QtLocation QML Places API

The Places API allows users to discover places of interest and view details about them, such as address and contact information. Some places may have additional content associated with them, such as images and reviews. The Places API also facilitates management of places and categories, allowing users to save and remove them.

A Plugin is an abstraction for a backend. One Plugin might access places from a REST server while another may access places from a local database. The following instantiates a Plugin object by providing a name of “nokia”. The Plugin name identifies which backend to choose from. Plugins may also be provided with a set of parameters, which essentially takes the form of a set of key-value pairs. The parameters that can be specified vary among the different Plugin backends. For documentation on the possible parameters and nuances of each Plugin , see the Plugin References .

Plugin {
    id: myPlugin
    name: "nokia"
    //specify plugin parameters as necessary
    //PluginParameter {...}
    //PluginParameter {...}

Note: The Nokia plugin must be supplied with some mandatory parameters as outlined in the Nokia Plugin documentation.

The QML Places API is built around the notion of models, views and delegates.

Model A model holds data items and maintains their structure. The model is also responsible for retrieving the items from a data source.
View A view is a visual container that displays the data and manages how visual items are shown such as in a list or a grid. The view may also be responsible for navigating the data, for example, scrolling through the visual items during a flicking motion.
Delegate A delegate defines how individual data elements should appear as visual items in the view. The models expose a set of data roles and the delegate uses them to construct a visual item. The delegate may also define behaviour such as an operation to invoke when a visual item is clicked.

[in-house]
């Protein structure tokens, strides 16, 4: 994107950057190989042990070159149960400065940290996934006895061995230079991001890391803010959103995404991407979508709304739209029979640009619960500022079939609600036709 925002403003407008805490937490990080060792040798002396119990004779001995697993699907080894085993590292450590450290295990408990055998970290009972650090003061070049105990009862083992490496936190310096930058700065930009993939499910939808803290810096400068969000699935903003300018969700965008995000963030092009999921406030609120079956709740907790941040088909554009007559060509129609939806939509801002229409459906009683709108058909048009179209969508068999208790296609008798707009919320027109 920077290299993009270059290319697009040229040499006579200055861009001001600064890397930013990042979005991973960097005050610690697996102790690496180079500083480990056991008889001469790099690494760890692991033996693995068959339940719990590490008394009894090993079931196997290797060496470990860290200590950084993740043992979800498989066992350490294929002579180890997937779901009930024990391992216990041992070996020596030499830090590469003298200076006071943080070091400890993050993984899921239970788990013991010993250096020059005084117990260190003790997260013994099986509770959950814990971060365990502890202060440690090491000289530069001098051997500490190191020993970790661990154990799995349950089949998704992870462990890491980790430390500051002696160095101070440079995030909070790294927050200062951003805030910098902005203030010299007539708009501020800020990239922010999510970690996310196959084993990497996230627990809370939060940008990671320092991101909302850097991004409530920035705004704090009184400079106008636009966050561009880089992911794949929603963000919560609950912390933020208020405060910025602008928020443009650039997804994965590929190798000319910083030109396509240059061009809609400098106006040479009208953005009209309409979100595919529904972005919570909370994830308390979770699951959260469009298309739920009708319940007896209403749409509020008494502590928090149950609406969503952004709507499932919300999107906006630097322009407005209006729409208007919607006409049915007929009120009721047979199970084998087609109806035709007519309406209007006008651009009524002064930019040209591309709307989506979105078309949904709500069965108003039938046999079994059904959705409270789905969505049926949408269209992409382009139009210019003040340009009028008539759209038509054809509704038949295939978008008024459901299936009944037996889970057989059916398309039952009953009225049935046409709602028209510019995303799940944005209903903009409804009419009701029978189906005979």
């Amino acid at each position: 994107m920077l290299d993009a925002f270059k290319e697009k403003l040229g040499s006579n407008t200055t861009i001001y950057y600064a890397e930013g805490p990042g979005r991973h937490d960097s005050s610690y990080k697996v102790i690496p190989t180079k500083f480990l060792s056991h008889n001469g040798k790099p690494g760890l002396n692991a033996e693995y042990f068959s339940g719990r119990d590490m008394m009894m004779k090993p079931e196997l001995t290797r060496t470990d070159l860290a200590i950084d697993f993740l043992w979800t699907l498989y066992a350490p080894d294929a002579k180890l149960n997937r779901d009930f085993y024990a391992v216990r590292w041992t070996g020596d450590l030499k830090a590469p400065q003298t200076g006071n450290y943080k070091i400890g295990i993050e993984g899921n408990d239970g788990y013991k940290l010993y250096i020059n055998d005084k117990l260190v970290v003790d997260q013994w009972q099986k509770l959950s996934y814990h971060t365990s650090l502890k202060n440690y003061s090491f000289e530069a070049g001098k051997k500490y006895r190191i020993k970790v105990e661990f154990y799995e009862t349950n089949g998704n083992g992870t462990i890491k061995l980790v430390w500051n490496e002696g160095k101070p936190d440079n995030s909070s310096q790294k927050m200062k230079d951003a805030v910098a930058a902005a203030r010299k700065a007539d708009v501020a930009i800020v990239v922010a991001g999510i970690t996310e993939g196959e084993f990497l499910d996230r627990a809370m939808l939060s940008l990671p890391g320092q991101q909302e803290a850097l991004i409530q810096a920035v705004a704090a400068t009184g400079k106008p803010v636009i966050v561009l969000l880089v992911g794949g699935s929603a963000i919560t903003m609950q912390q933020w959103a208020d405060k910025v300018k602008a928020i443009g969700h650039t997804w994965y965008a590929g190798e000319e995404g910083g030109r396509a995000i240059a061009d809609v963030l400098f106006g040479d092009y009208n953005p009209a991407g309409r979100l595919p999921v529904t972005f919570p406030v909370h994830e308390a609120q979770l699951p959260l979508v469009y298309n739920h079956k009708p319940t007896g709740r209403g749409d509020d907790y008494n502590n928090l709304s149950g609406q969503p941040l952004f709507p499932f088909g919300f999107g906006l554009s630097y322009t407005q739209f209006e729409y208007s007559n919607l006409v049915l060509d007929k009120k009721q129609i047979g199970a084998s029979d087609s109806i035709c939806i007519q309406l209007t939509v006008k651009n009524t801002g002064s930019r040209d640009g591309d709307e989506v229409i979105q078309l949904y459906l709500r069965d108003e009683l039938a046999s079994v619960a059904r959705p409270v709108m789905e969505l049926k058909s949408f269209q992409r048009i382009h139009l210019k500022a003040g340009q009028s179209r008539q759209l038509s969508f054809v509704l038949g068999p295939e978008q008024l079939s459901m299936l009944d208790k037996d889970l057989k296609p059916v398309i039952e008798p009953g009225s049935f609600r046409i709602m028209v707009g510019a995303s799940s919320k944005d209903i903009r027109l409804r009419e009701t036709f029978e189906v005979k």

The Common Use Cases section below demonstrates concrete examples of how these concepts fit together.

Searching is accomplished via the PlaceSearchModel. The plugin property specifies which backend to perform search operations against. Search parameters may be provided through properties such as the searchTerm and searchArea. A search operation can then be started by invoking the update() method. For simplicity, the snippet below invokes update() once construction of the model as been completed, typically update() would be invoked in response to a user action such as a button click. While the search operation is underway the PlaceSearchModel::status property transitions into the Loading state and when successfully completed moves into the Ready state.

PlaceSearchModel {
    id: searchModel
    plugin: myPlugin
    searchTerm: "pizza"
    searchArea: QtPositioning.circle(startCoordinate);
    Component.onCompleted: update()

A ListView can be used to show the search results found by the model. It defines the visual region for where the results are shown, and in the case below fills the entirety of its parent. The ListView has built in behavior that enables the region to respond to flicking events and to scroll appropriately.

In the snippet below, the search model has been assigned to the ListView’s model property. When the model is updated with new results, the ListView is automatically updated to reflect the model’s new data items.

A simple delegate has been bound to the ListView’s delegate property. The PlaceSearchModel exposes a set of roles of which the title and place roles have been used below, these are of type string and Place respectively. Essentially for each data item that should be visible in the view, the view invokes the delegate to create a visual representation of the item.

ListView {
    anchors.fill: parent
    model: searchModel
    delegate: Component {
        Column {
            Text { text: title }
            Text { text: place.location.address.text }
    spacing: 10